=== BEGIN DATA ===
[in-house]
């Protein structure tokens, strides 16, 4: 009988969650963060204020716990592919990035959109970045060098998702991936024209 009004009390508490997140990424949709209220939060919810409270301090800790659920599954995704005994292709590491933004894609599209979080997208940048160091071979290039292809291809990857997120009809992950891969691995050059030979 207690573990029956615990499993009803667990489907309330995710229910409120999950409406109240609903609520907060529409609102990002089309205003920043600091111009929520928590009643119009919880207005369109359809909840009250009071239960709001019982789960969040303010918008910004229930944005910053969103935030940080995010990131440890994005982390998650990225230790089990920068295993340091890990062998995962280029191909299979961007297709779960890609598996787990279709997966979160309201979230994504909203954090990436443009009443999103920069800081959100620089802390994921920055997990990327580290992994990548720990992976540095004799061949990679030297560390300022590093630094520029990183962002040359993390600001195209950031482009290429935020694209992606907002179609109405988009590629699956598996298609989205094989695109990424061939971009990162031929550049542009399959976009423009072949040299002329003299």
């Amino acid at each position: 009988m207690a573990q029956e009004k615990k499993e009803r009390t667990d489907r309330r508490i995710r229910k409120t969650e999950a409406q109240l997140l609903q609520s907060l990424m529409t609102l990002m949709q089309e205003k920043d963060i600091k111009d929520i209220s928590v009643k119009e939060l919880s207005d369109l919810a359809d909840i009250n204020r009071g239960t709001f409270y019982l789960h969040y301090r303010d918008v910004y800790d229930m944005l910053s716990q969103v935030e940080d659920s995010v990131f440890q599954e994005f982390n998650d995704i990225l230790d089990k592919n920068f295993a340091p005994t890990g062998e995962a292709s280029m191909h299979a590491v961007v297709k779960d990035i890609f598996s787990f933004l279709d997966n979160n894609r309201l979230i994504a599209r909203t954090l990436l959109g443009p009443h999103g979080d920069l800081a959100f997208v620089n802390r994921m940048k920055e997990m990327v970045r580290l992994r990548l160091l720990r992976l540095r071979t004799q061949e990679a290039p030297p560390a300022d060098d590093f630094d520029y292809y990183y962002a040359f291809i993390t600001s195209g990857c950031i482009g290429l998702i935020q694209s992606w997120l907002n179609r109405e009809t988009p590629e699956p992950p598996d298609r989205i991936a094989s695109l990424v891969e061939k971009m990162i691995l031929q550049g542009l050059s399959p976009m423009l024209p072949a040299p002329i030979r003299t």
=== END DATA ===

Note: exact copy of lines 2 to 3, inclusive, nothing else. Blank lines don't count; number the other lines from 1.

């Protein structure tokens, strides 16, 4: 009988969650963060204020716990592919990035959109970045060098998702991936024209 009004009390508490997140990424949709209220939060919810409270301090800790659920599954995704005994292709590491933004894609599209979080997208940048160091071979290039292809291809990857997120009809992950891969691995050059030979 207690573990029956615990499993009803667990489907309330995710229910409120999950409406109240609903609520907060529409609102990002089309205003920043600091111009929520928590009643119009919880207005369109359809909840009250009071239960709001019982789960969040303010918008910004229930944005910053969103935030940080995010990131440890994005982390998650990225230790089990920068295993340091890990062998995962280029191909299979961007297709779960890609598996787990279709997966979160309201979230994504909203954090990436443009009443999103920069800081959100620089802390994921920055997990990327580290992994990548720990992976540095004799061949990679030297560390300022590093630094520029990183962002040359993390600001195209950031482009290429935020694209992606907002179609109405988009590629699956598996298609989205094989695109990424061939971009990162031929550049542009399959976009423009072949040299002329003299």
């Amino acid at each position: 009988m207690a573990q029956e009004k615990k499993e009803r009390t667990d489907r309330r508490i995710r229910k409120t969650e999950a409406q109240l997140l609903q609520s907060l990424m529409t609102l990002m949709q089309e205003k920043d963060i600091k111009d929520i209220s928590v009643k119009e939060l919880s207005d369109l919810a359809d909840i009250n204020r009071g239960t709001f409270y019982l789960h969040y301090r303010d918008v910004y800790d229930m944005l910053s716990q969103v935030e940080d659920s995010v990131f440890q599954e994005f982390n998650d995704i990225l230790d089990k592919n920068f295993a340091p005994t890990g062998e995962a292709s280029m191909h299979a590491v961007v297709k779960d990035i890609f598996s787990f933004l279709d997966n979160n894609r309201l979230i994504a599209r909203t954090l990436l959109g443009p009443h999103g979080d920069l800081a959100f997208v620089n802390r994921m940048k920055e997990m990327v970045r580290l992994r990548l160091l720990r992976l540095r071979t004799q061949e990679a290039p030297p560390a300022d060098d590093f630094d520029y292809y990183y962002a040359f291809i993390t600001s195209g990857c950031i482009g290429l998702i935020q694209s992606w997120l907002n179609r109405e009809t988009p590629e699956p992950p598996d298609r989205i991936a094989s695109l990424v891969e061939k971009m990162i691995l031929q550049g542009l050059s399959p976009m423009l024209p072949a040299p002329i030979r003299t």